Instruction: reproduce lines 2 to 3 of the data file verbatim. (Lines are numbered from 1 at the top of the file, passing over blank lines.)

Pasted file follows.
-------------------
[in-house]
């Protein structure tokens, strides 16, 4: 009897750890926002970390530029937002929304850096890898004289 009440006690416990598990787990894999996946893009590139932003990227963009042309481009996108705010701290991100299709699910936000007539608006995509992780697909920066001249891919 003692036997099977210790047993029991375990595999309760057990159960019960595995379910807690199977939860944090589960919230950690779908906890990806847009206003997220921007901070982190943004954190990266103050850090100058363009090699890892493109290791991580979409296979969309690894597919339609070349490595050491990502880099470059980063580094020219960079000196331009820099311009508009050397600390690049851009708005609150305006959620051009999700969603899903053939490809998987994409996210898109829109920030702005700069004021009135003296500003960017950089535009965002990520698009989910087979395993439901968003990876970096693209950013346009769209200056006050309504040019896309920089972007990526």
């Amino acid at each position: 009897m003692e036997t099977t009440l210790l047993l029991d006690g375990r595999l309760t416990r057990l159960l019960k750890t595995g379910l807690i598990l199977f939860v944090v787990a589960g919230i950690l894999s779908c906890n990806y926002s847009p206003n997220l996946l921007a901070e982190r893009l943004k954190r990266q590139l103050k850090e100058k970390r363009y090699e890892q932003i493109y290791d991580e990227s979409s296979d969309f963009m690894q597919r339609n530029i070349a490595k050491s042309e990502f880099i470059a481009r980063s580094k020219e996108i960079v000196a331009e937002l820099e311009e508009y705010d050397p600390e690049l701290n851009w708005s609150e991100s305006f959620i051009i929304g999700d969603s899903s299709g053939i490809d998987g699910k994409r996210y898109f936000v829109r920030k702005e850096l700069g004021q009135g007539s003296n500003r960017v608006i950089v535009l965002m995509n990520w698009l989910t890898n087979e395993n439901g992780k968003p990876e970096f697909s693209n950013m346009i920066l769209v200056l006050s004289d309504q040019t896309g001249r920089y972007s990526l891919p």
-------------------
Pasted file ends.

């Protein structure tokens, strides 16, 4: 009897750890926002970390530029937002929304850096890898004289 009440006690416990598990787990894999996946893009590139932003990227963009042309481009996108705010701290991100299709699910936000007539608006995509992780697909920066001249891919 003692036997099977210790047993029991375990595999309760057990159960019960595995379910807690199977939860944090589960919230950690779908906890990806847009206003997220921007901070982190943004954190990266103050850090100058363009090699890892493109290791991580979409296979969309690894597919339609070349490595050491990502880099470059980063580094020219960079000196331009820099311009508009050397600390690049851009708005609150305006959620051009999700969603899903053939490809998987994409996210898109829109920030702005700069004021009135003296500003960017950089535009965002990520698009989910087979395993439901968003990876970096693209950013346009769209200056006050309504040019896309920089972007990526």
């Amino acid at each position: 009897m003692e036997t099977t009440l210790l047993l029991d006690g375990r595999l309760t416990r057990l159960l019960k750890t595995g379910l807690i598990l199977f939860v944090v787990a589960g919230i950690l894999s779908c906890n990806y926002s847009p206003n997220l996946l921007a901070e982190r893009l943004k954190r990266q590139l103050k850090e100058k970390r363009y090699e890892q932003i493109y290791d991580e990227s979409s296979d969309f963009m690894q597919r339609n530029i070349a490595k050491s042309e990502f880099i470059a481009r980063s580094k020219e996108i960079v000196a331009e937002l820099e311009e508009y705010d050397p600390e690049l701290n851009w708005s609150e991100s305006f959620i051009i929304g999700d969603s899903s299709g053939i490809d998987g699910k994409r996210y898109f936000v829109r920030k702005e850096l700069g004021q009135g007539s003296n500003r960017v608006i950089v535009l965002m995509n990520w698009l989910t890898n087979e395993n439901g992780k968003p990876e970096f697909s693209n950013m346009i920066l769209v200056l006050s004289d309504q040019t896309g001249r920089y972007s990526l891919p």